Doctors, corpsmen practice hand-to-hand combat

4 Dec 2006 | Lance Cpl. Geoffrey P. Ingersoll

When they're not combating patients' injuries, a few doctors and corpsmen at Taqaddum Surgical are learning hand-to-hand combat, Marine Corps' style.

Sailors recently attended Marine Corps Martial Arts Program, or MCMAP, classes a few hours every day for approximately two weeks.  And though they all walked a little taller wearing their Marine Corps tan belts, for some of the sailors, their new sense of pride wasn't only located around their waists.

"(MCMAP) has an effect that transcends well beyond the physical activity," said Capt. Michael A. Thompson, officer in charge of TQ Surgical, 1st Marine Logistics Group (Forward).

"It's a team building exercise," continued Thompson, 44, from Grandhaven, Mich., "it teaches leadership, it teaches cohesiveness (and) unit integrity."

"And plus it's fun," added Thompson, smiling.

"How often do you get to put your boss in a headlock," said Lt. Cmdr. Pamela C. Harvey, 39, from Muscatine, Iowa and a doctor with TQ Surgical.  Harvey laughed after recollecting some MCMAP methods she had to practice on Thompson.

Service members often paired up to practice their MCMAP regardless of rank.  To the instructor, this type of bond is just another benefit of the program.

"(It) builds up their camaraderie," said Gunnery Sgt. Eric E. Harris, a 38-year-old native of Louisville, Texas, and a company gunnery sergeant for Headquarters and Service Company, Combat Logistics Regiment 15, 1st MLG (Forward).

It helps service members get to know each other better, beyond rank and work, they see a totally different side of a person, said Harris, a MCMAP black belt instructor.

"The people who took the class feel like they've accomplished something together," said Petty Officer 1st Class Allan D. Felicano, a Corpsman with TQ Surgical.

It's a good way to gain more confidence by challenging one's fortitude and endurance, said Felicano, 33, from San Diego.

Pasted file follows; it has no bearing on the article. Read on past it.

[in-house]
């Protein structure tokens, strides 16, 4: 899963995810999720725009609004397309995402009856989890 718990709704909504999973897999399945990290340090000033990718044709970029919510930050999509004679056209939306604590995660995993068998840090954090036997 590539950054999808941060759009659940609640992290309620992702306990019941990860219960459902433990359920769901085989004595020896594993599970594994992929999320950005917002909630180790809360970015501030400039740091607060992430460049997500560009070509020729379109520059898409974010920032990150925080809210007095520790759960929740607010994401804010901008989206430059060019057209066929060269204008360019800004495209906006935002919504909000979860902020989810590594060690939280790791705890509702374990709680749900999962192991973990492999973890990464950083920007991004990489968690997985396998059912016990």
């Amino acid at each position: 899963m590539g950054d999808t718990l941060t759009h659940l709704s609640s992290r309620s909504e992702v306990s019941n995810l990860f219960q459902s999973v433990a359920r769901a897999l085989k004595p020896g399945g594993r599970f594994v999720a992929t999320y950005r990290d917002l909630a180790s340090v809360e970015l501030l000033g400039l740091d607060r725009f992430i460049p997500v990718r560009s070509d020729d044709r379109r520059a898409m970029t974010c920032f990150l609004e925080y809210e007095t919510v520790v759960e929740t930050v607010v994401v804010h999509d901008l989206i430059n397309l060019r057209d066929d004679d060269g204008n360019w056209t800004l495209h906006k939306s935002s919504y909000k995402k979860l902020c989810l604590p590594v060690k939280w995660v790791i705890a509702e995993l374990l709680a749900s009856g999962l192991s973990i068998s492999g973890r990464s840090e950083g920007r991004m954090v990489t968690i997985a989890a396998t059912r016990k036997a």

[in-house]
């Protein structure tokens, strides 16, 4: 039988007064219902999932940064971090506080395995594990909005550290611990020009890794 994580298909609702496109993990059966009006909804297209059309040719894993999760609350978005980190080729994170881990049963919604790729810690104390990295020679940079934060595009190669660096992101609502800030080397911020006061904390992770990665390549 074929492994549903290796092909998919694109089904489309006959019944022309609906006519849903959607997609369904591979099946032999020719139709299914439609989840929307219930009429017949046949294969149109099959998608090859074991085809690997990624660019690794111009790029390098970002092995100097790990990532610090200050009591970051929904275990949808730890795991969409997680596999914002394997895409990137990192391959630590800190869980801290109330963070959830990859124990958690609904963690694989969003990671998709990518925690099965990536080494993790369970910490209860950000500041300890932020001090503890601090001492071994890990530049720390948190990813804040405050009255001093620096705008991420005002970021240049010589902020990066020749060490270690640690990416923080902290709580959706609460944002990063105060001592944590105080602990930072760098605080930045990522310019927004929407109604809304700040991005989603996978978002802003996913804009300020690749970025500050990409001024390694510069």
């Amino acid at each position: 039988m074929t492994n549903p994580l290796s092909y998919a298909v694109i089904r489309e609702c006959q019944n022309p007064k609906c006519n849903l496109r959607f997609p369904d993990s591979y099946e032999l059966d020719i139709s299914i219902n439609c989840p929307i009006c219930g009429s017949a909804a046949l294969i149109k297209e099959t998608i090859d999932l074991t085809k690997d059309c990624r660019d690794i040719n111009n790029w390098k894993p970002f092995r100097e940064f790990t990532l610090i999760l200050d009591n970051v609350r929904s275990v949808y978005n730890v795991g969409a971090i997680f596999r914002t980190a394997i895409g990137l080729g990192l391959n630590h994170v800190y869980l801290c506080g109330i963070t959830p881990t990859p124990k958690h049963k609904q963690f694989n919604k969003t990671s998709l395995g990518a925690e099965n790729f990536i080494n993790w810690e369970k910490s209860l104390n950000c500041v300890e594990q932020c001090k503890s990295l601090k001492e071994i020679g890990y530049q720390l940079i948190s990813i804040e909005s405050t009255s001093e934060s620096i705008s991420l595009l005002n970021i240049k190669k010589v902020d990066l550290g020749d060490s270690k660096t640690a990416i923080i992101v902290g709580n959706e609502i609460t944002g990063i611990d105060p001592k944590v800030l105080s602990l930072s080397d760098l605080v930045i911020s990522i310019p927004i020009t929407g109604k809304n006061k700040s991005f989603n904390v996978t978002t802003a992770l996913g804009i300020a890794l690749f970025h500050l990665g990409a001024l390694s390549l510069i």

And according to a few sailors, the class pushed them to their physical limits.  Some said they wouldn't have made it without motivation from each other and from Harris.

"He's got a tremendous attitude," said Thompson of Harris, "(he) really fulfilled and exceeded my expectations, (and) he integrated the technical aspects of martial arts training but really infused aspects of the team mentality."

Thompson recalled a time during the class when the students were performing a conditioning exercise.  He said he had been wondering if was capable of finishing the exercise, when Harris leaned over him and said, "You think you're tired, look at the guy next to you."  Thompson saw the student beside him was a corpsman, and was tired, but not giving up.

"Other team members were inspiring," said Felicano, "it got certain members through.  We started together, and we finished together."

"They learned to never leave anyone behind, never quit trying and support each other," said Harris.

Besides a new sense of confidence and teamwork, the students also gained an improved ability to defend themselves.  This may prove to be a useful skill for Corpsmen working closely with Marines.

"When we go (off base), we're not going to have (rifles)," said Felicano.  He said that if something goes wrong, he feels "a little more prepared to protect patients."

If attacked, "I don't want to feel like I am a drag on the Marines with us," said Harvey.  

Wearing a MCMAP belt as a corpsman also gains Marines' attention, said Thompson.

"It really earns us some credibility," said Thompson, "the Marines do not give out their acceptance lightly."

Thompson also emphasized the necessity for his sailors to learn as much about Marine culture as possible.  And where better to start, then with Marine Corps Martial Arts.

"(MCMAP) gives us insight into the Marine Corps mission, and from a medical standpoint, there is no greater honor than to be attached to a Marine Corps unit," said Thompson.
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